Sunday, 21 October 2018

How to fork

For those who don't know "forking" is creating a new version of some open source project. But it's important to know also that this term is just a phrase or idiom which is something open source developers say when they don't want to listen to user feedback.

Forking is in theory possible, but it almost never works. Most of the open source projects are linux-based and this is actually a big obstacle for Windows developers. Often the problem is not in the main source code itself, but in required libraries which in worst case require compiling from the source. To remain sane it's best to be a linux user, but the irony is that only crazy people use linux. Those who think the government is watching them when they wrap their joyrod in tin foil while watching Alanah Pearce's cosplay videos for research purposes.

The second problem is that most open source projects are large. It's not easy to fork them just like that. You need to know how to program in the first place and then how to use some of the usual libraries like wxWidgets or whatever in the context of the project. The overall quality and structure of open source projects is poor, sometimes very bad, so it makes forking even harder when the source code is not that readable.

These two problems are the main reasons why we don't see forks. If it were easy we would see forks with projects like GIMP which is slow, buggy and badly designed. You wish someone would fix it, but nothing ever happens.

So why don't the developers listen to feedback and fix their projects? It's an interesting question which calls for wearing tin foil in whatever bodypart you want to. We do have many open source projects which are almost as good as commercial software, but never better. Big projects are run by foundations or similar quite shady groups of people and money is involved in the development in one way or another. Sometimes it feels like "they" don't want to make software better than commercial versions.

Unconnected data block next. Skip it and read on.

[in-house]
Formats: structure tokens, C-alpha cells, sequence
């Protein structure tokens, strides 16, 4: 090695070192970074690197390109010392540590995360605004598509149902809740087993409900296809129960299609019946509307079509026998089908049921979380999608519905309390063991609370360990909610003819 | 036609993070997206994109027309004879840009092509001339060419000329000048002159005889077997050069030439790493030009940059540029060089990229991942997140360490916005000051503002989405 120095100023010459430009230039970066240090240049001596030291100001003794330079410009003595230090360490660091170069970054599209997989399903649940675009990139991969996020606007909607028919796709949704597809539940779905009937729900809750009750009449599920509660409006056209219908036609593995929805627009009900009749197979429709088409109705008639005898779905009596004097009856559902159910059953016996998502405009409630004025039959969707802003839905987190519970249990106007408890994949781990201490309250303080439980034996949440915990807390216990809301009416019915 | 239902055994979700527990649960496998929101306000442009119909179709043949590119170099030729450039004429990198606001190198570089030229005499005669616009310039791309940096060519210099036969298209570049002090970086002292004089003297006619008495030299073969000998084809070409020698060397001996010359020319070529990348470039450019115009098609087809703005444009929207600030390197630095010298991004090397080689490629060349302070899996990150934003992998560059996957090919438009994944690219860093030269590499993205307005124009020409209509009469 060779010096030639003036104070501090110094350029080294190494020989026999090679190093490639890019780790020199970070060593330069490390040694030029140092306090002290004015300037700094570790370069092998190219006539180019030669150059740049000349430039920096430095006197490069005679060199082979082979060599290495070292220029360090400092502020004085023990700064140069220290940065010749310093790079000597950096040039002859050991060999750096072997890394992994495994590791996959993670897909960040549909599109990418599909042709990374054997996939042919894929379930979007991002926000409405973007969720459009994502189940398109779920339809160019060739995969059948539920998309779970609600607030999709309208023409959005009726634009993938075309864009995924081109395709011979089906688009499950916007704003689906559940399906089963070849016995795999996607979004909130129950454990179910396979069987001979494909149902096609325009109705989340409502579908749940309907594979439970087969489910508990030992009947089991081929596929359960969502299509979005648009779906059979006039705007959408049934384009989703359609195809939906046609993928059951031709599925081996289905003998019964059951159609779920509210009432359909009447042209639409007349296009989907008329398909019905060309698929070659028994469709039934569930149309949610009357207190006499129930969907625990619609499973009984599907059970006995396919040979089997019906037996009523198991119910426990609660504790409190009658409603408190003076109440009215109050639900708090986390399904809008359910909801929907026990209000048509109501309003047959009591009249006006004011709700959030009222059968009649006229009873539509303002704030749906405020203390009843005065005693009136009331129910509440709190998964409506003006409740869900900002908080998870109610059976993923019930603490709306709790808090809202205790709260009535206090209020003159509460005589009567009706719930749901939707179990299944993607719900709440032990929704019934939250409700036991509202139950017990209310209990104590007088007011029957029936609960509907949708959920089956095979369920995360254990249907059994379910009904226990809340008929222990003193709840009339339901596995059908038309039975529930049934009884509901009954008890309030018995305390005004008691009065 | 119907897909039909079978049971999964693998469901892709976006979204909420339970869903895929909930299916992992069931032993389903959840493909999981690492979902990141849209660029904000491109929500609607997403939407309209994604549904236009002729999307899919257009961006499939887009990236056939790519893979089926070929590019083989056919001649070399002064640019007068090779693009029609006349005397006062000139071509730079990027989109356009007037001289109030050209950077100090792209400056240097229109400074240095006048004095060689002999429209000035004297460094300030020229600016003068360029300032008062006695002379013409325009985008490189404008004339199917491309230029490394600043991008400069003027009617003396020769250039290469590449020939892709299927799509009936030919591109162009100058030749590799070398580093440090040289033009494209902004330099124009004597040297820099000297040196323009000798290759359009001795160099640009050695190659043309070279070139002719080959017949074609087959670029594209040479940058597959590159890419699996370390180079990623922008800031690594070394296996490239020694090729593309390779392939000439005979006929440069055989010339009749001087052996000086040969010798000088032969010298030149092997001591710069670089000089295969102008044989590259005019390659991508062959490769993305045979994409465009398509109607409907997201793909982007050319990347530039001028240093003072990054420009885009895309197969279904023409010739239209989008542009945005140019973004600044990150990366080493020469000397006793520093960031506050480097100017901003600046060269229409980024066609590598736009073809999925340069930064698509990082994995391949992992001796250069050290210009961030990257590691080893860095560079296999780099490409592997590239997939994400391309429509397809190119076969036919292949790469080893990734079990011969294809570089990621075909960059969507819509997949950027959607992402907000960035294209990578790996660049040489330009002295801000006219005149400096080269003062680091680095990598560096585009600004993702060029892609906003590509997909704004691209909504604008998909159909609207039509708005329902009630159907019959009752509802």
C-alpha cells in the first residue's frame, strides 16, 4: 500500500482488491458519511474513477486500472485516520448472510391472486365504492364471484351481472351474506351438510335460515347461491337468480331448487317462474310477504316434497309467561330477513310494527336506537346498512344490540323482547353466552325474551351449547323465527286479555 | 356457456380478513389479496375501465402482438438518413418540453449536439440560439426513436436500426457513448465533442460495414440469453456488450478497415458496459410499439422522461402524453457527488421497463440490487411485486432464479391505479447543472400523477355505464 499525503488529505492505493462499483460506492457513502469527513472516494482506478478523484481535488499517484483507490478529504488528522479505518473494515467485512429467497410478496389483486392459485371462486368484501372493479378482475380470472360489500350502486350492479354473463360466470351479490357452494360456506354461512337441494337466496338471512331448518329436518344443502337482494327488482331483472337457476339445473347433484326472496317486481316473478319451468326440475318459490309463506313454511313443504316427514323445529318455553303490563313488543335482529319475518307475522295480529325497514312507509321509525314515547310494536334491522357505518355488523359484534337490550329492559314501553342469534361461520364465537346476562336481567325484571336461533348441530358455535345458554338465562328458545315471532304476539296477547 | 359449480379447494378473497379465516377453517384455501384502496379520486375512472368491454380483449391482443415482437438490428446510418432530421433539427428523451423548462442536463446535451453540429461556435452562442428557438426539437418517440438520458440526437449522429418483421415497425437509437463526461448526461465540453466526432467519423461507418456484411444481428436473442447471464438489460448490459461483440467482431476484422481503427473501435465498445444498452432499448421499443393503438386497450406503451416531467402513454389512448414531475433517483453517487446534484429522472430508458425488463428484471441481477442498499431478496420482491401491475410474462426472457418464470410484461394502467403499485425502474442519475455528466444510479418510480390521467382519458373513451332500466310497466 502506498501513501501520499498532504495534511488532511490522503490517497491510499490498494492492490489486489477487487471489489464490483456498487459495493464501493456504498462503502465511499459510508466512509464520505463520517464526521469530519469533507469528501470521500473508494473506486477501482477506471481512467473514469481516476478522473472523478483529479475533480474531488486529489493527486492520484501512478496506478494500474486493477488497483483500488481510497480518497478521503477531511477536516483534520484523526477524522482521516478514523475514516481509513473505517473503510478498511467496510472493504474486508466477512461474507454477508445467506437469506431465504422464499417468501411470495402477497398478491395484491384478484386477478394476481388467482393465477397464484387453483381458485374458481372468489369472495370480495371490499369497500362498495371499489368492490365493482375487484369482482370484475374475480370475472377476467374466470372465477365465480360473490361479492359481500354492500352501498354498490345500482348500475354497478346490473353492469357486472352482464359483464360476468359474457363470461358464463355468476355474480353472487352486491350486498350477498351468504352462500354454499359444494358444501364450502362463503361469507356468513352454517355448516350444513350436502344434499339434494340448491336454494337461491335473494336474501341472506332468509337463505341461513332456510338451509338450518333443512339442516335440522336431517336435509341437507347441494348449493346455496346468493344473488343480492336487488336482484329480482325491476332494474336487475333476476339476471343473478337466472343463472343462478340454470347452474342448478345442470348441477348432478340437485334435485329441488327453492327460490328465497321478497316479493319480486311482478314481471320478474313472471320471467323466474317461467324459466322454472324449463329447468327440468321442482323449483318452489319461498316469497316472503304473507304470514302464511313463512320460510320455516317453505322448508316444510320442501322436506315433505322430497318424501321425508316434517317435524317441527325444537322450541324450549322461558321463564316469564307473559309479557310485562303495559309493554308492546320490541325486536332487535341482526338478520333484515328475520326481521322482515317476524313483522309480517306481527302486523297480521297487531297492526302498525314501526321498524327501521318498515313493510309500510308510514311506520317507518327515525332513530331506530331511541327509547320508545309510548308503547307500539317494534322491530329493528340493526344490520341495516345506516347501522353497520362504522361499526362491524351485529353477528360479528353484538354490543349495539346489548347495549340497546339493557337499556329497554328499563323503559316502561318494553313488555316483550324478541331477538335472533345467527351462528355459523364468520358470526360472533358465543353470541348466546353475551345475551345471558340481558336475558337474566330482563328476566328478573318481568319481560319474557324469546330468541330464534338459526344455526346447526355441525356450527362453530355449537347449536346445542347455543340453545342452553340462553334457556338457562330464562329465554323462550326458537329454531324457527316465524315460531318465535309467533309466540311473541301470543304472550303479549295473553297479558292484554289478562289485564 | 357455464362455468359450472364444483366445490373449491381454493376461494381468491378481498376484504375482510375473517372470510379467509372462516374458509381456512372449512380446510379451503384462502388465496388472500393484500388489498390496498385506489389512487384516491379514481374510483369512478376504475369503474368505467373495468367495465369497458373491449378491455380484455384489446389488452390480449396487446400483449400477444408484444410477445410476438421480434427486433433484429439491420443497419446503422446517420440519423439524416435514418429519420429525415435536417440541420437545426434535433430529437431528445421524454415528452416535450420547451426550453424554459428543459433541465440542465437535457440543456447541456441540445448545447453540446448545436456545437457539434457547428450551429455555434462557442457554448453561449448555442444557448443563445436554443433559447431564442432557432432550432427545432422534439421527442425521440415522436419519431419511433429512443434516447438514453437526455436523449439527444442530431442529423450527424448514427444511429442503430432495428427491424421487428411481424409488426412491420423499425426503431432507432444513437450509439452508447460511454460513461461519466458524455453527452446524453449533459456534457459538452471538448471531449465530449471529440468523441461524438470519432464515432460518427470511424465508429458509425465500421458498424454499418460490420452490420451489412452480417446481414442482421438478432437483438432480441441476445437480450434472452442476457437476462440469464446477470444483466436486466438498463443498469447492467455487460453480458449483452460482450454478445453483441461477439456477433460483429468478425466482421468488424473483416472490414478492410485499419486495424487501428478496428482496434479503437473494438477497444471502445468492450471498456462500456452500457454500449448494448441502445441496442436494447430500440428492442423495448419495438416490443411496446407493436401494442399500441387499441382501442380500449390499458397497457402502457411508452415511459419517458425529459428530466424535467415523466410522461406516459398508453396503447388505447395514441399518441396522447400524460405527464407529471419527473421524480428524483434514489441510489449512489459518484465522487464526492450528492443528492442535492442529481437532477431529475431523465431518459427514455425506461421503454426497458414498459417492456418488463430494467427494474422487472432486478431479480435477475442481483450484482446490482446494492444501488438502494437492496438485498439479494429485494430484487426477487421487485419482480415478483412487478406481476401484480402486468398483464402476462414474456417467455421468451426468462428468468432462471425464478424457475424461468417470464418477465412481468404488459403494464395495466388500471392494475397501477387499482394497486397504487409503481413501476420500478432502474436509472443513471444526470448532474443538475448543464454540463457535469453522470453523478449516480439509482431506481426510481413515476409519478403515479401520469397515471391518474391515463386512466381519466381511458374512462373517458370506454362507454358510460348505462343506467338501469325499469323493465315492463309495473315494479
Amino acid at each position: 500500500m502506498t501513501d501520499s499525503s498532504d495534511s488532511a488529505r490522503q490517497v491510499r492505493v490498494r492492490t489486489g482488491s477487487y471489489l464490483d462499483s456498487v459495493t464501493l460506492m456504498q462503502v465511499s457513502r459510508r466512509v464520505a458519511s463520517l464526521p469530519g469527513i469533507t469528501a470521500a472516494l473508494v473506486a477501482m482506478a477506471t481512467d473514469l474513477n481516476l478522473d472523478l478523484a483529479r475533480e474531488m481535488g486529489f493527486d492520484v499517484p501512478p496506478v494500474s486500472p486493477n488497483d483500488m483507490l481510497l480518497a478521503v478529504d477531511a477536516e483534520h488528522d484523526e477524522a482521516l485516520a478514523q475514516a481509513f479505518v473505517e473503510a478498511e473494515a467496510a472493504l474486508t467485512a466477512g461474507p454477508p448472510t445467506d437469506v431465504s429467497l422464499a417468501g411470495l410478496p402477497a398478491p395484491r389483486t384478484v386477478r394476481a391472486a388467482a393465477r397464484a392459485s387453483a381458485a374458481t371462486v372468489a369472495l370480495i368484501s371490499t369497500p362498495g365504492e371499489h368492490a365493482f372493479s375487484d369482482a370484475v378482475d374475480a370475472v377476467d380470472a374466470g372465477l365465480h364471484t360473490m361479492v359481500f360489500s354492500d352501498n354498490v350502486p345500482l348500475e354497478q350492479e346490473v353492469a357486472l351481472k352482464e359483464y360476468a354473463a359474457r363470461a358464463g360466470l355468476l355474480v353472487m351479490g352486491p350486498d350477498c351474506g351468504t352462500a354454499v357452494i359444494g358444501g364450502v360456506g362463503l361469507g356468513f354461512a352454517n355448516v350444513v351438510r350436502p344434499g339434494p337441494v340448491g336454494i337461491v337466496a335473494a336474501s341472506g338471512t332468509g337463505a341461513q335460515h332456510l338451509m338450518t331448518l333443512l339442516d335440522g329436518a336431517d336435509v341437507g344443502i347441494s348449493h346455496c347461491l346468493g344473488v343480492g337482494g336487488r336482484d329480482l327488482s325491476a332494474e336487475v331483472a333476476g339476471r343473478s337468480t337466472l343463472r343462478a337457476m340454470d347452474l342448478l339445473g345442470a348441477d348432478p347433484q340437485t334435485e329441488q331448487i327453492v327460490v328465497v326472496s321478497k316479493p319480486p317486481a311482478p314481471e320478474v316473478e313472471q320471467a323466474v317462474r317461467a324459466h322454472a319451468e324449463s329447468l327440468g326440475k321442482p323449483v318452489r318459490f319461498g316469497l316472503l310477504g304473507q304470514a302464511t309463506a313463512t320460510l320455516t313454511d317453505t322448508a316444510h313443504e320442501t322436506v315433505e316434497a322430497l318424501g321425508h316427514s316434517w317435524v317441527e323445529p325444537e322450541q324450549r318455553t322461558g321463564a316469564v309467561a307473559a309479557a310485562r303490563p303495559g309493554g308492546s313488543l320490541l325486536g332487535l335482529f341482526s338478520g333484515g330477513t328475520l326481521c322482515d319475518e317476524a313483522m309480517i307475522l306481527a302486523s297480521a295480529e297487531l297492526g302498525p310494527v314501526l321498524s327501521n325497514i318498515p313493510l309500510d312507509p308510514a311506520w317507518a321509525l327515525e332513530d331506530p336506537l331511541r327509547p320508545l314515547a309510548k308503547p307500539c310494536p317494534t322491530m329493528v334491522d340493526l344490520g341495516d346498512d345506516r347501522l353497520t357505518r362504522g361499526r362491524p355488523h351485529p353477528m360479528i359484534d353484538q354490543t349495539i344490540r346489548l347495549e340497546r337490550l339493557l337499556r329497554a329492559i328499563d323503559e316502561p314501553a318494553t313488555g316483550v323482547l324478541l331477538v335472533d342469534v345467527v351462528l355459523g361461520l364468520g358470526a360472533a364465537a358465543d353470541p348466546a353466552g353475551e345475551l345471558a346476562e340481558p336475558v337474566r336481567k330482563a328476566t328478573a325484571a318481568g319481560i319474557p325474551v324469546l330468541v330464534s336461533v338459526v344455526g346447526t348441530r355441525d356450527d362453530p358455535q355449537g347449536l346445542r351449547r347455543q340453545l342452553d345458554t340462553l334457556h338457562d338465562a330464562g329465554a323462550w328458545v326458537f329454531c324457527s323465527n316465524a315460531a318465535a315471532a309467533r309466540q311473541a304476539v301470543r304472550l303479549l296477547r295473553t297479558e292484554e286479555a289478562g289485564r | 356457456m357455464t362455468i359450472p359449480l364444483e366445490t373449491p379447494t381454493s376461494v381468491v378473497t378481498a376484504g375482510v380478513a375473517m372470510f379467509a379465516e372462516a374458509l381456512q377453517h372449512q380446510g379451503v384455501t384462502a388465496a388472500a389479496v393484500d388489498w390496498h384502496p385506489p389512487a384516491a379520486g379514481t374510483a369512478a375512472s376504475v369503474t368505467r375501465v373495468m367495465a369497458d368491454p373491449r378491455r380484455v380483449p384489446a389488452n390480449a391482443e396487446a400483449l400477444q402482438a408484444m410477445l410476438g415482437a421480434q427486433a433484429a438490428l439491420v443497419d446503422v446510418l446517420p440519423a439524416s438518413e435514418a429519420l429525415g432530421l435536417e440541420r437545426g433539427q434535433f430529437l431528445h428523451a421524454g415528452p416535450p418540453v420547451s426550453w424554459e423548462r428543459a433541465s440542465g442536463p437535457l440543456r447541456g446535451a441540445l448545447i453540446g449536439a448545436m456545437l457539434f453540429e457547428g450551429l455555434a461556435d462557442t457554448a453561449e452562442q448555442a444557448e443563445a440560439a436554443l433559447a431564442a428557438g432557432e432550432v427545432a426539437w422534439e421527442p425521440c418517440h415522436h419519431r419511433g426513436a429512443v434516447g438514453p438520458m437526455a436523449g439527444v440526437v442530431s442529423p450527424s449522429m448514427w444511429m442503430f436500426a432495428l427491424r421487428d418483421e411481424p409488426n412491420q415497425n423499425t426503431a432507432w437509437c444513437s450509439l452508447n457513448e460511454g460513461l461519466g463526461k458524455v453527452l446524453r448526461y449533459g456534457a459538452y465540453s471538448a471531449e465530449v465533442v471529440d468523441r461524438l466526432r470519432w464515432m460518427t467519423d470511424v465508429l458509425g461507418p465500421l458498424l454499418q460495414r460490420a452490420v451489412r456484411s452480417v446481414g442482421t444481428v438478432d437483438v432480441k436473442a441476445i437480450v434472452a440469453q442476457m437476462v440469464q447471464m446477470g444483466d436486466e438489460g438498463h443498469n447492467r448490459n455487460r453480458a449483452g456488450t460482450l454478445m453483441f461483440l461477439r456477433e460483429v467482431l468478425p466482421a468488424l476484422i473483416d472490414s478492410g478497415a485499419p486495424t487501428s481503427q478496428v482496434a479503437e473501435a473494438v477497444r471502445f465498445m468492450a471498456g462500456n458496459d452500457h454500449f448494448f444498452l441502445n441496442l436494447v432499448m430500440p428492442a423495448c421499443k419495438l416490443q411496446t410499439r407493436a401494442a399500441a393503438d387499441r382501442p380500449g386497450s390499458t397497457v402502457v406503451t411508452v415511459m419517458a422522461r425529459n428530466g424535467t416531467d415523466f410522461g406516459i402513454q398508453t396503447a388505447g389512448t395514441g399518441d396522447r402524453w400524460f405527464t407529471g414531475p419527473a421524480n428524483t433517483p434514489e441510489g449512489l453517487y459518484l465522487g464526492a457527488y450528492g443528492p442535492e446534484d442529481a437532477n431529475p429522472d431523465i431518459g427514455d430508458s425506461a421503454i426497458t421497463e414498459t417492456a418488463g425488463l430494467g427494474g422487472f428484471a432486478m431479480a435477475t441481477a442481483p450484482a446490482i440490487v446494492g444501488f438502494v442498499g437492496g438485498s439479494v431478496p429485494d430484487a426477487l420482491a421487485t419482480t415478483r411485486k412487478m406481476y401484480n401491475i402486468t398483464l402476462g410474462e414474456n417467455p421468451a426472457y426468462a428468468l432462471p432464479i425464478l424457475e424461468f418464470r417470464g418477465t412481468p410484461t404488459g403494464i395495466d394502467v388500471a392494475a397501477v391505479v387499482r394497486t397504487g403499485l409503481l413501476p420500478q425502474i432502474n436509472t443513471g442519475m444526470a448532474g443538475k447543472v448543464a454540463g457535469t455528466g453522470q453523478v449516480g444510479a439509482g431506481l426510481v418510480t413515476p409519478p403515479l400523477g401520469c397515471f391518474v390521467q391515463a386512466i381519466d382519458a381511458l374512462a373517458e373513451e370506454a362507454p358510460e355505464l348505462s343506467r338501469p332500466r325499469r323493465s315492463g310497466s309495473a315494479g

Forking is a smoke screen, it's a way to end the conversation about how to fix the project. I believe all bigger open source projects are monitored by people who don't want free alternatives to replace commercial software. They watch these projects and start to ruin them when they become too good. Just look at what happened to Blender 3D. They made the UI much worse and we still have to fight against that ridiculous right button select issue. Blender is run by a strange millionaire who is taking orders from no one, well other than his illuminati friends I guess.

Another strange thing indeed is that most of these so called free open source developers are millionaires. How did they get their money? Even Linus "Rolle" Torvalds is a multi-millionaire and he did what? He took some ancient unix source code and forked it to a new operating system. Where did his money come from? Who paid him to create an operating system which would never be a viable option for commercial systems, but would rather confuse everyone for empty promises.

I think the whole open source ideology was ruined by "them", the people who did not want it to succeed over commercial software. Let's hope that some day we will learn the truth and begin a new era of open source development.

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